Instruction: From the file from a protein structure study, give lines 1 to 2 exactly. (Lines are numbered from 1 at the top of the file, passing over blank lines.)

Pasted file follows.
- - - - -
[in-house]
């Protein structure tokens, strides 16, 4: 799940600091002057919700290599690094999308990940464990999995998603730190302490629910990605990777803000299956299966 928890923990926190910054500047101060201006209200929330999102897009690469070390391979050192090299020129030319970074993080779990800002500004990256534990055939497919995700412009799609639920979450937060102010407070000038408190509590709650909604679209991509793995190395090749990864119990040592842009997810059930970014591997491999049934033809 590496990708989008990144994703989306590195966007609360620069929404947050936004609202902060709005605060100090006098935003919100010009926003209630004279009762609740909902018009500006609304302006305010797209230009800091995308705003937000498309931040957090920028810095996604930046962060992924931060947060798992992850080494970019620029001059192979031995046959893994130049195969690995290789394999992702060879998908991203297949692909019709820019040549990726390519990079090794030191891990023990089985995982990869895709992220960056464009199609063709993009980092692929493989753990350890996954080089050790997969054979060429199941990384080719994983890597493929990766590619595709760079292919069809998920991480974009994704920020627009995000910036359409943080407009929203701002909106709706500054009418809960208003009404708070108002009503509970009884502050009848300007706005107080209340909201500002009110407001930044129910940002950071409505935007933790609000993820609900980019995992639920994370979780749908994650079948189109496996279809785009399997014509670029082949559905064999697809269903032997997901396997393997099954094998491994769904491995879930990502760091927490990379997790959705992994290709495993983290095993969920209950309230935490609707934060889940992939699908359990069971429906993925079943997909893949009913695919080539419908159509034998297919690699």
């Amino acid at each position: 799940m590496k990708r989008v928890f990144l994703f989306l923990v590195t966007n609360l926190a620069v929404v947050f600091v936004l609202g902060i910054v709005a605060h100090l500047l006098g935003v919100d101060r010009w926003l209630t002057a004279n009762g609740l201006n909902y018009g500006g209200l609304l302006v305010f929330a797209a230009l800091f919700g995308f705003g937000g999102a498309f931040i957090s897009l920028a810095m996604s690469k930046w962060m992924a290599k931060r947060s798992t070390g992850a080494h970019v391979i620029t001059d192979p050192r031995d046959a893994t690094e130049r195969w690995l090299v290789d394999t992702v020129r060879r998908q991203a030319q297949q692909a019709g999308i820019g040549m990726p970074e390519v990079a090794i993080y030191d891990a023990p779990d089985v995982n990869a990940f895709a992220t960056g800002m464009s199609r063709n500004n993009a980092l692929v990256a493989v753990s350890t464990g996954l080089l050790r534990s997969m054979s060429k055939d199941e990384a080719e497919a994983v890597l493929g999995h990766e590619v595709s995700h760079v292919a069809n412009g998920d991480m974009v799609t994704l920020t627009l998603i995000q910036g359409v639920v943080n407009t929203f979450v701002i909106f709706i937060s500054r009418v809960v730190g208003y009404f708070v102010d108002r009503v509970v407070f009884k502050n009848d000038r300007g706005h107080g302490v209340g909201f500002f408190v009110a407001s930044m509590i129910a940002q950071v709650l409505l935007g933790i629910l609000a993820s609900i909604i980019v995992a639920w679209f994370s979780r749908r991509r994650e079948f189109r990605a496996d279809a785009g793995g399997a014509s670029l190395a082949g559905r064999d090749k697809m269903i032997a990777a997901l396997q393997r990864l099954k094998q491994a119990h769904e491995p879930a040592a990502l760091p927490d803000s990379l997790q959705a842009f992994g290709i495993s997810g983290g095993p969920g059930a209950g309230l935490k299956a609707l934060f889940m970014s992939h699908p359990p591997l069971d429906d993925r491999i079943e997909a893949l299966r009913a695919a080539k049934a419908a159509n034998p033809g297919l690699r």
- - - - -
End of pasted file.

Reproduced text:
[in-house]
């Protein structure tokens, strides 16, 4: 799940600091002057919700290599690094999308990940464990999995998603730190302490629910990605990777803000299956299966 928890923990926190910054500047101060201006209200929330999102897009690469070390391979050192090299020129030319970074993080779990800002500004990256534990055939497919995700412009799609639920979450937060102010407070000038408190509590709650909604679209991509793995190395090749990864119990040592842009997810059930970014591997491999049934033809 590496990708989008990144994703989306590195966007609360620069929404947050936004609202902060709005605060100090006098935003919100010009926003209630004279009762609740909902018009500006609304302006305010797209230009800091995308705003937000498309931040957090920028810095996604930046962060992924931060947060798992992850080494970019620029001059192979031995046959893994130049195969690995290789394999992702060879998908991203297949692909019709820019040549990726390519990079090794030191891990023990089985995982990869895709992220960056464009199609063709993009980092692929493989753990350890996954080089050790997969054979060429199941990384080719994983890597493929990766590619595709760079292919069809998920991480974009994704920020627009995000910036359409943080407009929203701002909106709706500054009418809960208003009404708070108002009503509970009884502050009848300007706005107080209340909201500002009110407001930044129910940002950071409505935007933790609000993820609900980019995992639920994370979780749908994650079948189109496996279809785009399997014509670029082949559905064999697809269903032997997901396997393997099954094998491994769904491995879930990502760091927490990379997790959705992994290709495993983290095993969920209950309230935490609707934060889940992939699908359990069971429906993925079943997909893949009913695919080539419908159509034998297919690699």